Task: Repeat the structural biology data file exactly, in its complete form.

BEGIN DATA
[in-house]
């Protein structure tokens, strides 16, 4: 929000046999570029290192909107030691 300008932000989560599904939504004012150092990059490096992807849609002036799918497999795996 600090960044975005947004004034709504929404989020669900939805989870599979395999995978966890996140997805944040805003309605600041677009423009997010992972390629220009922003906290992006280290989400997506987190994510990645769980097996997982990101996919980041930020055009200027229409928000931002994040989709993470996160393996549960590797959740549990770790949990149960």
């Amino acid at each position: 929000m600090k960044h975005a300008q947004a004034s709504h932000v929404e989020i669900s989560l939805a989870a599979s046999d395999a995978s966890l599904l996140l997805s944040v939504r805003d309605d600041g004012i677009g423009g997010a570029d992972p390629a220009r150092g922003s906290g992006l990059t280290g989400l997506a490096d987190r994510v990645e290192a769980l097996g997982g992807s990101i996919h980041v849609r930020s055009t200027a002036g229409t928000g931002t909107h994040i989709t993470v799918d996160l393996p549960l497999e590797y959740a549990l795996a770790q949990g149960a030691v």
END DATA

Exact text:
[in-house]
């Protein structure tokens, strides 16, 4: 929000046999570029290192909107030691 300008932000989560599904939504004012150092990059490096992807849609002036799918497999795996 600090960044975005947004004034709504929404989020669900939805989870599979395999995978966890996140997805944040805003309605600041677009423009997010992972390629220009922003906290992006280290989400997506987190994510990645769980097996997982990101996919980041930020055009200027229409928000931002994040989709993470996160393996549960590797959740549990770790949990149960």
């Amino acid at each position: 929000m600090k960044h975005a300008q947004a004034s709504h932000v929404e989020i669900s989560l939805a989870a599979s046999d395999a995978s966890l599904l996140l997805s944040v939504r805003d309605d600041g004012i677009g423009g997010a570029d992972p390629a220009r150092g922003s906290g992006l990059t280290g989400l997506a490096d987190r994510v990645e290192a769980l097996g997982g992807s990101i996919h980041v849609r930020s055009t200027a002036g229409t928000g931002t909107h994040i989709t993470v799918d996160l393996p549960l497999e590797y959740a549990l795996a770790q949990g149960a030691v």